Editorial: Shameful behaviour in Kawhia
The residents of Kawhia should be taking a long hard look at themselves. And some of them shouldn't like what they see.
On Friday evening, lone constable Perry Griffin went to arrest a 19-year-old. The teenager's father attacked the police officer. Mr Griffin used pepper spray to no avail, then his Taser, and was handcuffing one of the men when he was struck from behind.
Mr Griffin's Taser was thrown in water, and his pistol knocked away from him.
That, luckily - and putting the "to arm, or not to arm" debate to one side - was retrieved by an apparently sensible member of the public, otherwise the outcome could have been much worse.
Mr Griffin was then subjected to an attack police have described as "ferocious", with about five men kicking him while he curled into a ball on the ground.
With no police backup available, the attack stopped only when members of the Kawhia Volunteer Fire Brigade responded to an emergency call from Auckland.
As if that's not bad enough, the story gets worse.
About 80 people simply stood and watched. And did nothing.
You'd have to wonder, wouldn't you, whether they would have stood around calmly watching until the police officer was kicked and beaten to death. As it is, Mr Griffin has been badly bruised around his head and body, and temporarily left town with his family to recover.
Three people have appeared in court facing charges of aggravated assault and assault with intent to injure, but at least two more of the people involved in the attack have not been found.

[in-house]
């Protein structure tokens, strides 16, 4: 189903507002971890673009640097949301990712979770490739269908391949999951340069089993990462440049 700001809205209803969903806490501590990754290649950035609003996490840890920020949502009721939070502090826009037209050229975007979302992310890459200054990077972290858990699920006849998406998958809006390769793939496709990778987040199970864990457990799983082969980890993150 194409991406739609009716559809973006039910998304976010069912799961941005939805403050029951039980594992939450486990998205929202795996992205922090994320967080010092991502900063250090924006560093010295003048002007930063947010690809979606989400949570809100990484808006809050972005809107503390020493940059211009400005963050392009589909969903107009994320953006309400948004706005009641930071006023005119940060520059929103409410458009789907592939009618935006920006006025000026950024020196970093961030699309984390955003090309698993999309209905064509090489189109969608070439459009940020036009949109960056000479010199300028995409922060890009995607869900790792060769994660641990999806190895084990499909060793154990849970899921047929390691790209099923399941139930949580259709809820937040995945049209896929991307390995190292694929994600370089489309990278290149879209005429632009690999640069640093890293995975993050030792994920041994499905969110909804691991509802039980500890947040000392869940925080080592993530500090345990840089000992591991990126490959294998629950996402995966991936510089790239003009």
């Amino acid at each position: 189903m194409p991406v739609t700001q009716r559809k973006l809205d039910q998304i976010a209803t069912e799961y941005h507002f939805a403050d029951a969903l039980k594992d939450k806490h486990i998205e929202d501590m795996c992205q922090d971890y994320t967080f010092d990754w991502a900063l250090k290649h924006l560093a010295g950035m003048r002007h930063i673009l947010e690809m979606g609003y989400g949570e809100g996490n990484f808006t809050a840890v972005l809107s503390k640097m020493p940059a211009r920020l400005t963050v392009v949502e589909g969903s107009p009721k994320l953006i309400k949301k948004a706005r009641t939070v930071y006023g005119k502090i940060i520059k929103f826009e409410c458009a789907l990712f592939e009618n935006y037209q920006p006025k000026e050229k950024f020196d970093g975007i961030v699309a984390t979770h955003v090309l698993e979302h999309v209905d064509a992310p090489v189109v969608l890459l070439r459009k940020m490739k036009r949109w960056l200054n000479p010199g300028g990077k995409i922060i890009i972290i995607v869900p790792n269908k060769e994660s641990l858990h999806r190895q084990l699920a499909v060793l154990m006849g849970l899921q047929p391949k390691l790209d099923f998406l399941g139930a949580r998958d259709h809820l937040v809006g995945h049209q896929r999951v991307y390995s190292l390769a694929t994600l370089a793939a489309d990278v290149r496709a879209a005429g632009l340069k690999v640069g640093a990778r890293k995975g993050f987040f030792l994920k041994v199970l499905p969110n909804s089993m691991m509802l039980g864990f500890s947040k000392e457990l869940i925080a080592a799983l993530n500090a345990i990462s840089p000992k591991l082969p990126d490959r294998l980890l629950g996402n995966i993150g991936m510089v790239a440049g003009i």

Given the number of people apparently at the scene, it shouldn't be too difficult to find out who they are. Kawhia is a small coastal town; the kind of place where everybody knows everybody. That local knowledge was brought to bear when the firefighters arrived; Waikato's fire commander said the "tense and frightening situation" was brought under control because the people on both sides knew each other.
So, that knowledge could easily be used to bring those involved in this attack to account.
But it might not be so easy. One resident told media that "nobody is speaking" about the incident for fear of retribution.
So it's encouraging that concerned residents have called a public meeting to discuss the increasing drug use and violence they believe is seeping into their town; encouraging that some people are prepared to stand up and be counted.
You can like police or loathe them - although Mr Griffin has been described as "a good fella" - but any community that stands by and condones a five-on-one assault has some serious soul-searching to do.
The Timaru Herald